Duchenne muscular dystrophy


Treatment and therapies

There is currently no cure for DMD. Some medicines help to manage the disease and slow down its progression. Up-to-date management of DMD complications and supportive treatment are vital. They have a significant impact on the course of the condition, quality of life and life expectancy. 

Tablets/pills. Pixabay
Tablets/pills. Pixabay

Corticosteroids are the only treatments currently available to all individuals with DMD. They include  prednisone/prednisolone or deflazacort. They are available regardless of the type of genetic mutation.   Corticosteroids are part of the care recommendations. There is evidence that they:

  • Slow down the progression of muscle weakness
  • Maintain the ability to walk
  • Preserve arm function over a certain period of time
  • Delay breathing and heart complications
  • Postpone or avoid orthopaedic complications. eg. curve of the spine requiring surgery.

Corticosteroids are also associated with side effects, which need careful management. These include, among others:

  • weight gain
  • behavioural problems
  • stunting of growth
  • delayed puberty
  • increased risk of fracture due to bone fragility

Different corticosteroids and different regimes can help balance benefits and side-effects. Regimes can include:

  • Daily regimes
  • Intermittent regimes (eg. 10 days on, 10 days off)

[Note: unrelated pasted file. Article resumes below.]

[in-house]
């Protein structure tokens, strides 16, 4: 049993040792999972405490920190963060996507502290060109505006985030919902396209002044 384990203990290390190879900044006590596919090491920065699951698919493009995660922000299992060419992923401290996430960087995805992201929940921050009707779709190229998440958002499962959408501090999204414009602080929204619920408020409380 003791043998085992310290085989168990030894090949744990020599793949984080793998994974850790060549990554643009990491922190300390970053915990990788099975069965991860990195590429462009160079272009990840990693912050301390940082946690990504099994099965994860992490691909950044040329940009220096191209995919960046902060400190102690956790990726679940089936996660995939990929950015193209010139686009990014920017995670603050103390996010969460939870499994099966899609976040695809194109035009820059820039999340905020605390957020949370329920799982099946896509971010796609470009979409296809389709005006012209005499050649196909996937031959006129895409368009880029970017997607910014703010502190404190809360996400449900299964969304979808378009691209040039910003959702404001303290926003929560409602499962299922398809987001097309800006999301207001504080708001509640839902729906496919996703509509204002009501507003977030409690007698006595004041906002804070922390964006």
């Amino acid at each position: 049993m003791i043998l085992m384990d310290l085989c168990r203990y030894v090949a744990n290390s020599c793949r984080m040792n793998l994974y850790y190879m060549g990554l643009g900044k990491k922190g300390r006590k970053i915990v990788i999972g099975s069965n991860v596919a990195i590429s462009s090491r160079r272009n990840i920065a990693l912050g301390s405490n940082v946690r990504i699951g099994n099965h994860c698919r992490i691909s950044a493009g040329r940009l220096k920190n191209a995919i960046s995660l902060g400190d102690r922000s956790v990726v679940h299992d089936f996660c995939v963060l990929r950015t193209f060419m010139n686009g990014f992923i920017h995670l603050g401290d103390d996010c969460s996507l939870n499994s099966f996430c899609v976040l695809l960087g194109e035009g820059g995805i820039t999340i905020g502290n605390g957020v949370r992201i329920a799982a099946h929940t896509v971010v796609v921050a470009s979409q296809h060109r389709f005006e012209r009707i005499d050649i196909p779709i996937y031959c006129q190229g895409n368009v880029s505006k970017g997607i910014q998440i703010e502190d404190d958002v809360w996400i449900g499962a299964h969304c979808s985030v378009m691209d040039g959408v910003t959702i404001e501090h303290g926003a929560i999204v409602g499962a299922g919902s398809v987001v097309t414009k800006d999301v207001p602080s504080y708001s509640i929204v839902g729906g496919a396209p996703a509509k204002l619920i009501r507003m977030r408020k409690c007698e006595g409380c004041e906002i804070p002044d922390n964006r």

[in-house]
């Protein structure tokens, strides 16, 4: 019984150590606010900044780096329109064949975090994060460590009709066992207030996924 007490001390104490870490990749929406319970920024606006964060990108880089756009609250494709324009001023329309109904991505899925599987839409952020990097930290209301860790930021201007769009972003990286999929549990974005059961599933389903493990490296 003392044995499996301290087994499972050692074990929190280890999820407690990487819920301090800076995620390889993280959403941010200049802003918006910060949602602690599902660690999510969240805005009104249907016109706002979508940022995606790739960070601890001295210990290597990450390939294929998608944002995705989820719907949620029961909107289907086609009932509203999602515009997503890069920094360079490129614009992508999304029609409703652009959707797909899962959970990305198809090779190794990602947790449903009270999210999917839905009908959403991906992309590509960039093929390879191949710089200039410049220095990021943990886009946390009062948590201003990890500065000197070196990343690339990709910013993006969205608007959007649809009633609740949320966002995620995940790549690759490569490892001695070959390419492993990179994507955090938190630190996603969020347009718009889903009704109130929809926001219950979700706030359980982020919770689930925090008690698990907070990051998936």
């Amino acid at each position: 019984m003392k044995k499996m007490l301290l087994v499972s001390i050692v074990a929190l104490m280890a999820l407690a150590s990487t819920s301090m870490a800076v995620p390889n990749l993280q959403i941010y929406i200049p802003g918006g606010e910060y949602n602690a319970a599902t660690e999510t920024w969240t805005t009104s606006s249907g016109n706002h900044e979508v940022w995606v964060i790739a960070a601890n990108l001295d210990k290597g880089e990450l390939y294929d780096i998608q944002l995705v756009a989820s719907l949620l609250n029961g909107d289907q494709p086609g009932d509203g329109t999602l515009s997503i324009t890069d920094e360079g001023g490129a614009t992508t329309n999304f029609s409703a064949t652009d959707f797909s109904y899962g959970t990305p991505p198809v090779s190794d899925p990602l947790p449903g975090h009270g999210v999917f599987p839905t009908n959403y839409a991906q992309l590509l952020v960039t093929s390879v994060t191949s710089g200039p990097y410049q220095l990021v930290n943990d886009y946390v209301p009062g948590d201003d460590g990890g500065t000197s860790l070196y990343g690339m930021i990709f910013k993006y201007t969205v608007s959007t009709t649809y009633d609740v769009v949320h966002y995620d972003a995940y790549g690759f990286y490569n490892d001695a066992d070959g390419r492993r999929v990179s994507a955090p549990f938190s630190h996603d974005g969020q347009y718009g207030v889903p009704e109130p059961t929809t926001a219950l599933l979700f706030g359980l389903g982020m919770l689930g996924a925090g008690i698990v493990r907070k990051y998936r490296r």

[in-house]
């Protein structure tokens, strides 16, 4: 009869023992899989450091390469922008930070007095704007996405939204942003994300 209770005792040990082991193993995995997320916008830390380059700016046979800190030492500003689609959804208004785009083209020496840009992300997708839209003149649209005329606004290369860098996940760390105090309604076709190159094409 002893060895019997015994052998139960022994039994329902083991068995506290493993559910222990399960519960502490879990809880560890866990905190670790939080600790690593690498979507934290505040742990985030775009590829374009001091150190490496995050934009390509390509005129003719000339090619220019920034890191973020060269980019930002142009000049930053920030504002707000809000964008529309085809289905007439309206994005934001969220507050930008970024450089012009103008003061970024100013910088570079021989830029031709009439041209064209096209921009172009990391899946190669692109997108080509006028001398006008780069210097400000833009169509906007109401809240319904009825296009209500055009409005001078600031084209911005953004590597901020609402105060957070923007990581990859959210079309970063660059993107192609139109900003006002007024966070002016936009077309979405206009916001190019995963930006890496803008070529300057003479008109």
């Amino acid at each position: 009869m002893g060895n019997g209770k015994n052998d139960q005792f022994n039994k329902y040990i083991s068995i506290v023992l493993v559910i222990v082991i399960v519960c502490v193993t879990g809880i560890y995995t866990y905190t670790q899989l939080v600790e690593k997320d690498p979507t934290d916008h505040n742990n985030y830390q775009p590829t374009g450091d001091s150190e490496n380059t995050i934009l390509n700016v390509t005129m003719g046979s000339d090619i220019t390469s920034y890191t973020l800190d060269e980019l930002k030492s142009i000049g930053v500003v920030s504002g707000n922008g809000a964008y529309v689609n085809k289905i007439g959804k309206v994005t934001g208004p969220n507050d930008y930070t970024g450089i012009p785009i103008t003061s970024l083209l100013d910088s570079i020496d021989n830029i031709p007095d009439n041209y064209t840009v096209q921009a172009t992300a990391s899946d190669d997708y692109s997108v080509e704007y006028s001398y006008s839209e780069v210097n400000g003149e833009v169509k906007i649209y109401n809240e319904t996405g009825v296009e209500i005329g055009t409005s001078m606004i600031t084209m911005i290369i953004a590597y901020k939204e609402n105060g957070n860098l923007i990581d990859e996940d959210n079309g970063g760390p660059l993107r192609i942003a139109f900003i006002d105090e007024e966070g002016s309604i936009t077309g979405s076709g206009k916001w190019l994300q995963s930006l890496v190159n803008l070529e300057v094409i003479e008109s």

• Alternate days
  • High weekend dose

No clear guidelines are available to recommend a particular corticosteroid or regime. There are also no clear guidelines on the best age to start treatment. The DMD guide for families describes the prescription of corticosteroids in detail.

The European Medicines Agency (EMA) approved Translarna (ataluren) in 2014 under conditional approval. They renewed this in 2017. Clincial trials showed some evidence that Translarna can slow the progression of muscle weakness in DMD. It is only available for boys with the stop codon mutation, acounting for around 10% of boys with DMD. Translarna is currently available in some European countries. It is not available in others , or in the US but availability may increase over time.

Eteplirsen® is an antisense oligonucleotide targeting exon 51 of the dystrophin gene. Antisense oligonucleotides aim to correct the genetic defect causing DMD. They allow the production of partially functional dystrophin, associated with a milder Becker's like presentation. Eteplirsen®targets exon 51 skippable mutations so it is only available for 10-13% of boys with DMD. The FDA approved Eteplirsen®in the US (depending on reimbursement from the payers). It is not currently available in the EU. The availability of Eteplirsen®in different countries might change in the future. 

A virtual diagram of treatment possibilities is available here.

Page 23. DMD family guide


Last modified
08 October 2019